You know a player is in trouble when her coach struggles to think of anything she can do to get back into a match.
Down 1-4 in the first set of The Western & Southern Open final after less than 20 minutes on Sunday, Simona Halep called Darren Cahill to the court. How could she cool off her red-hot opponent, Garbiñe Muguruza? Cahill talked about trying to “open up the court,” before finally admitting that Muguruza was going to be a tough out today. There’s no way around it, Cahill said, “She’s playing well.”
That’s about all anyone who has to face Muguruza can say at the moment. The 23-year-old Spanish woman has won two major titles, but she may never have played better, more intelligent, more consistent, more resilient tennis than she did this week in Cinicnnati.
After saving three match points against Madison Keys and out-grinding Svetlana Kuznetsova in a marathon, everything clicked for her. On Saturday, Muguruza beat the WTA No. 1, Karolina Pliskova, 6-3, 6-2; on Sunday she blitzed the tour’s No. 2, Halep, 6-1, 6-0. In both matches, but especially against Halep, she played with an ideal mix of aggression and conservatism. She hit with pace and depth, but she rarely flirted with the lines or went for outright winners. On Halep’s serve, Muguruza started points by going deep and down the middle, and then methodically moved her from one side to the other. In Muguruza’s mind, it was a matter of playing offense so she didn’t have to play defense.
“I wanted to step up,” Muguruza said, “because if she steps forward, I’m going to be running a lot.
“I wanted to protect my baseline and keep the other one a little bit on defense.”
Halep was left with few options—defend and she would be pushed around; attack and she would have to go toe to toe with a more powerful player. It didn’t help that Halep’s best offensive option, her forehand, wasn’t firing today. Down a set and 0-3 in the second, she finally dug into a game and reached break point, only to squander her chances with routine forehand errors. After the last one, Halep slapped the court angrily with her racquet.
With a win today, Halep would have reached No. 1 in the world for the first time, but that dream will have to be deferred for now. More concerning is the fact that she (a) lost another late-tournament match, and (b) was blown out for the second straight week. This time, though, while she was overmatched, she did at least keep trying to find a way back in, until she was down 0-4 in the second. Halep’s forehand will be better, but the question remains how she can fend off bigger hitters when they’re on their games. For today, all Halep could do was tip her visor to Muguruza. “I played so bad,” she said with a smile to Muguruza, “and you played so good.”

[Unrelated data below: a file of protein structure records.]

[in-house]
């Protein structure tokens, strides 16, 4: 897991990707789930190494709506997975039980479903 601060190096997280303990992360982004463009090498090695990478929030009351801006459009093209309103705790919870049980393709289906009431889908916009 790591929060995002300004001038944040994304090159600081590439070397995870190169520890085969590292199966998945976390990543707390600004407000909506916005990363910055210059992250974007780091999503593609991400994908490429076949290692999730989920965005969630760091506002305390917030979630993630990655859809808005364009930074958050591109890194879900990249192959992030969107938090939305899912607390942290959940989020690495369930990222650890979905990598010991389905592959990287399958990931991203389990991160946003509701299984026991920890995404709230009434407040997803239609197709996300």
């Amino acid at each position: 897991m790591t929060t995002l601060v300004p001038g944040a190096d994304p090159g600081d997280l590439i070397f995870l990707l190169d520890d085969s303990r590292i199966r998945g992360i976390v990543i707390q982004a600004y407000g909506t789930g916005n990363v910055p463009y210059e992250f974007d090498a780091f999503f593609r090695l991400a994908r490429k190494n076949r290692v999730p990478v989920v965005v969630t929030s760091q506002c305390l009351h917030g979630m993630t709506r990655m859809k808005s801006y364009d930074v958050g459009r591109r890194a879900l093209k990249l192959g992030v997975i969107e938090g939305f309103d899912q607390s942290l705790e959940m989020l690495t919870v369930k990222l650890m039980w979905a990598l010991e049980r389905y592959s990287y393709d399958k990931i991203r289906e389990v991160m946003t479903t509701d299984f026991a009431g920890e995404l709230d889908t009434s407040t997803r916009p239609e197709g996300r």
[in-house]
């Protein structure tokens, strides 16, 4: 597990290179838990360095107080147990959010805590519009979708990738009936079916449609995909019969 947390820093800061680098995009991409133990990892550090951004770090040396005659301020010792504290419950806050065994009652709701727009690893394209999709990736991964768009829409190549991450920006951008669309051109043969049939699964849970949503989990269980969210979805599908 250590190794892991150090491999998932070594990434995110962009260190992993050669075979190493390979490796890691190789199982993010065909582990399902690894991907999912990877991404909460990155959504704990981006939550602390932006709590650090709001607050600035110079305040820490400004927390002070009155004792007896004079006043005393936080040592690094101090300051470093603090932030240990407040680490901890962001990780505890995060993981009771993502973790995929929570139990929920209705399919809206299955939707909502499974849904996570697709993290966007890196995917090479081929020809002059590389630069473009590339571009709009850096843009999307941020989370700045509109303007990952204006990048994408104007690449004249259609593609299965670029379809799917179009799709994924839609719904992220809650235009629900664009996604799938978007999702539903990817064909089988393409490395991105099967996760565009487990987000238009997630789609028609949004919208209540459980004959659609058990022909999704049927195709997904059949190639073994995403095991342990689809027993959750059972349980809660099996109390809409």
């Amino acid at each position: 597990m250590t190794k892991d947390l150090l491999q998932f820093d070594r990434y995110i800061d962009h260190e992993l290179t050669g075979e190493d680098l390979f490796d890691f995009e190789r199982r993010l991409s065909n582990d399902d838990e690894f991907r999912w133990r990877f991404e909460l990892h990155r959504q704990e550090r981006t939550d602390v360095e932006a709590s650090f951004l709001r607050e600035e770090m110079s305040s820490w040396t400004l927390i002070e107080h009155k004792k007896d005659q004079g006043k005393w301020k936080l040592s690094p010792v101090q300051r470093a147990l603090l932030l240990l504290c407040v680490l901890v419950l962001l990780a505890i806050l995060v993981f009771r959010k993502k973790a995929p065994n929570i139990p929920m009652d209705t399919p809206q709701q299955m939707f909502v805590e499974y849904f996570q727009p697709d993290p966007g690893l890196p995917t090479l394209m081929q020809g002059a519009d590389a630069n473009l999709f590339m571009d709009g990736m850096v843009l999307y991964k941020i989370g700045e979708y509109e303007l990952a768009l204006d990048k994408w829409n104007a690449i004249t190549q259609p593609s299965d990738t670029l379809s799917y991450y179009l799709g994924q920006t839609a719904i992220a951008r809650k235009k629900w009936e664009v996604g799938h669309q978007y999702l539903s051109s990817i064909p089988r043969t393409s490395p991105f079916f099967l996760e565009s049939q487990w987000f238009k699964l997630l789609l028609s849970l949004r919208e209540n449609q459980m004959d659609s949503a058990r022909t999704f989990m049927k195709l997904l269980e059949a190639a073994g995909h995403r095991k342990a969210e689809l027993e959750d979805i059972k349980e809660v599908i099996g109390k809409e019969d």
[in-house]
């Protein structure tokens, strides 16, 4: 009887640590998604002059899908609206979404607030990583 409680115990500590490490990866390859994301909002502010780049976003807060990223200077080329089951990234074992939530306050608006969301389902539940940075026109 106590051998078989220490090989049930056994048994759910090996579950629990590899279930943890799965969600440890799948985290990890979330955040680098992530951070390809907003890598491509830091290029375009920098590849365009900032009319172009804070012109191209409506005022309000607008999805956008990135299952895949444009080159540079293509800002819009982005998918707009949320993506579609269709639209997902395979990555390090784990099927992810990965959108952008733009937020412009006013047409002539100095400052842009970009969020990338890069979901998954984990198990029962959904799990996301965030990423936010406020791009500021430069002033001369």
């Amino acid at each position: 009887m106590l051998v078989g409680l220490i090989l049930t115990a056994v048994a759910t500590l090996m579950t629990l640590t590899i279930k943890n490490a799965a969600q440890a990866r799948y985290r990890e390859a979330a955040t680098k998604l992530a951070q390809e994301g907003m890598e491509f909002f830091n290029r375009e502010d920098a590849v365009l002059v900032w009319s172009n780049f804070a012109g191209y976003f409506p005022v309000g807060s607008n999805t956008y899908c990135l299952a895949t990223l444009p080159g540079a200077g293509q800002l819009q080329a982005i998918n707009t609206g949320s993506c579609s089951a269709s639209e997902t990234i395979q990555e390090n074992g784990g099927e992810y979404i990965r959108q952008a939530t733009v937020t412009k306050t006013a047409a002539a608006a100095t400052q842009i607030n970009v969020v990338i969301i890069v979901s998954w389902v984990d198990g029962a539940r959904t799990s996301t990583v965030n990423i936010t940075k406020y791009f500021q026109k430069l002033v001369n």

Halep sounded a little surprised by just how well Muguruza played, and that she never let her level drop. And she’s right, Muguruza’s week in Cincy has been a surprise. We knew she could win majors; what we didn’t know, frankly, is if she could win anything else. This is her first title at a non-Slam event since she won in Beijing in 2015. Last year Muguruza won the French Open and failed to reach another final. Determined to avoid a similar hangover after her Wimbledon win, she came to the U.S. a week early in Stanford, and by this week she was fully acclimated to all the conditions—sun, wind, heat, humidity—that come with playing summer tennis in the States.
And then, just as she had at Wimbledon, when the matches got bigger, she got better.
“I’m happy to be there,” Muguruza said when she was asked what she likes about the important moments. “I’m happy to be in that situation, the tension, being nervous. When I was a little girl, I was always dreaming to be there.”
“It’s me,” is how she summed up what she feels on court in finals these days. That’s what embracing the moment is all about. We wondered who, if anyone, would make the most of Serena Williams’ absence, and it has obviously been Muguruza.
Is she ready for an even bigger stage in New York next week? Muguruza, who has never been past the second round at the Open, was quick to downplay any talk of her being the favorite at Flushing Meadows.
“It’s completely different, the US Open, a Grand Slam,” she said. “Nobody has to believe because you won the last tournament, you’re going to go there and win. There’s lots of times when it doesn’t happen.”
Nobody knows that better than Muguruza, who won her last major after having not won any tournaments at all for 13 months. But there’s no getting around it. She’s the favorite for the Open, and someone, whether it's Halep or Cahill or someone else, is going to have to figure out a new way to beat her.